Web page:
The people who know best are usually those in the field themselves. We asked five podcasters to share their experiences with mics.
Recently, we’ve had more than a few posts about microphones, from explaining what all the different stats mean to the difference between condensers and dynamics. But sometimes that’s not enough. Sometimes it’s best to hear what peers and colleagues are using, to get their experience and recommendations. That’s why we decided to ask five relatively new podcasters to see they chose to use and why. Maybe they regret their decisions and prefer a different mic, having to rely on some tricks to get the sound they want, or maybe they got the right mic the first time around. Read their answers below:
Wilfredo Otero has been hosting the Stuck in My Mind Podcast since April 2020, featuring regular people talking about everyday topics and inspiring stories, focusing on transformation in their lives for the better.
“I use the Behringer XM8500 because it came with the podcasting studio I purchased. I’m just starting out so don’t really have a dream mic. I do know my dream mixer is the RODEcaster PRO. I record from home in my spare bedroom that I’m converting into a home studio. You don’t have to spend a ridiculous amount on a mic, there are some really good mics for under $100.”
2. In Progress…
Taaureane Paquette is a strong believer in connecting people and her podcast, In Progress, seeks to bring the best out in people.
“I use the ZealSound Studio Microphone. I purchased it because I felt it was the best fit for me. It was cost effective for someone just starting out. My dream mic is the Blue Yeti, because it has all the bells and whistles needed to sound like a professional. It’s something that I’m working towards. I usually record from home, either my office or kitchen and I find that sadly there is too much noise in both, but I work around it. I try to record either early in the morning or late at night and edit from that point before posting.
“The tips I would give are, make sure you can hear yourself and can connect your headphones. You have to think about how you will sound to your audience. Secondly make sure you are comfortable with it, start out with a price point, don’t go all out right away (unless you can). Focus more on how your show will flow.”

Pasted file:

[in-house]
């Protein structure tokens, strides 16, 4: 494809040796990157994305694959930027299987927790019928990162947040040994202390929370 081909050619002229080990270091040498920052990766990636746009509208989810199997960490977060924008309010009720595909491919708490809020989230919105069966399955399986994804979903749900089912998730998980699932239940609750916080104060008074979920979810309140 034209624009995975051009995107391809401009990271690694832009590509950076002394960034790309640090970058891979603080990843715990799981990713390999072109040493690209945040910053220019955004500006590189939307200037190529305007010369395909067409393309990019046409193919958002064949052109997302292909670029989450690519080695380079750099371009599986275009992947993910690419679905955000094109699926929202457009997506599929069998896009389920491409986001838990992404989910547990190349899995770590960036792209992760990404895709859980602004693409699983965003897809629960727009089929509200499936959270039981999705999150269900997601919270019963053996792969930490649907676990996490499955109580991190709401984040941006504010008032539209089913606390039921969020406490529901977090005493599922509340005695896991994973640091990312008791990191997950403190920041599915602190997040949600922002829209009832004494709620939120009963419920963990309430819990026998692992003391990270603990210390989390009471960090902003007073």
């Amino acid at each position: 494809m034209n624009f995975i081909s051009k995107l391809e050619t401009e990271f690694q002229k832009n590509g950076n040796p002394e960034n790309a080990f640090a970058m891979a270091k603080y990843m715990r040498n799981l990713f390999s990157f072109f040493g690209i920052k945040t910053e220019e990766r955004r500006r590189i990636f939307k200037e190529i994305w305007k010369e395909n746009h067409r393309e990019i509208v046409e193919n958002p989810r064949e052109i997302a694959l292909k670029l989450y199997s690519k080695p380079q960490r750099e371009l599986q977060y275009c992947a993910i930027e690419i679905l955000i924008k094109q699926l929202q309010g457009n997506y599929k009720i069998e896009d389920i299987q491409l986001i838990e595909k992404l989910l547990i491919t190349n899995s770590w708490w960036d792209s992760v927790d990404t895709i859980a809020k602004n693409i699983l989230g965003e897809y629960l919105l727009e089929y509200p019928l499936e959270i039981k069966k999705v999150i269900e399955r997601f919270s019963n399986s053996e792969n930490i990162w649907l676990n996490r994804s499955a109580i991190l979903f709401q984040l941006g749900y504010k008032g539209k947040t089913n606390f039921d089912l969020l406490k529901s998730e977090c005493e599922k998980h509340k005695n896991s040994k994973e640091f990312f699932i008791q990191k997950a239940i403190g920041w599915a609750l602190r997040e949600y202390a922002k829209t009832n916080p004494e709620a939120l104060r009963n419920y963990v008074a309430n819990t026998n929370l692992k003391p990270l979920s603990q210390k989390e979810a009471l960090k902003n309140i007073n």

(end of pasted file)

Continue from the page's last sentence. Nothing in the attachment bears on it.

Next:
Maryland sisters Taranjit and Bhavneet co-host the Drive With Us podcast. Each week, they bring on a new guest and talk about the crazy experiences they’ve had on the road and how they’ve become the driver they are today. They’ve been podcasting since 2019, with their second season having started on September 3rd. Check out their website (www.drivewithuspodcast.com) if you’d like to share your own driving stories with them.
“Podcasting is not just about having unique content, but it is also about making sure you have great sound quality. Poor sound quality is usually a big turn off for listeners and may be the reason your show is not doing so well despite the fact you have such a great podcast topic. And trust me, we learned this the hard way. After so much research and reading lots and lots of reviews, in December 2018, we decided to just go for it and buy a microphone so we could stop waiting for the right moment to start a podcast. Because there will never be a right time. You just have to jump in and learn along the way.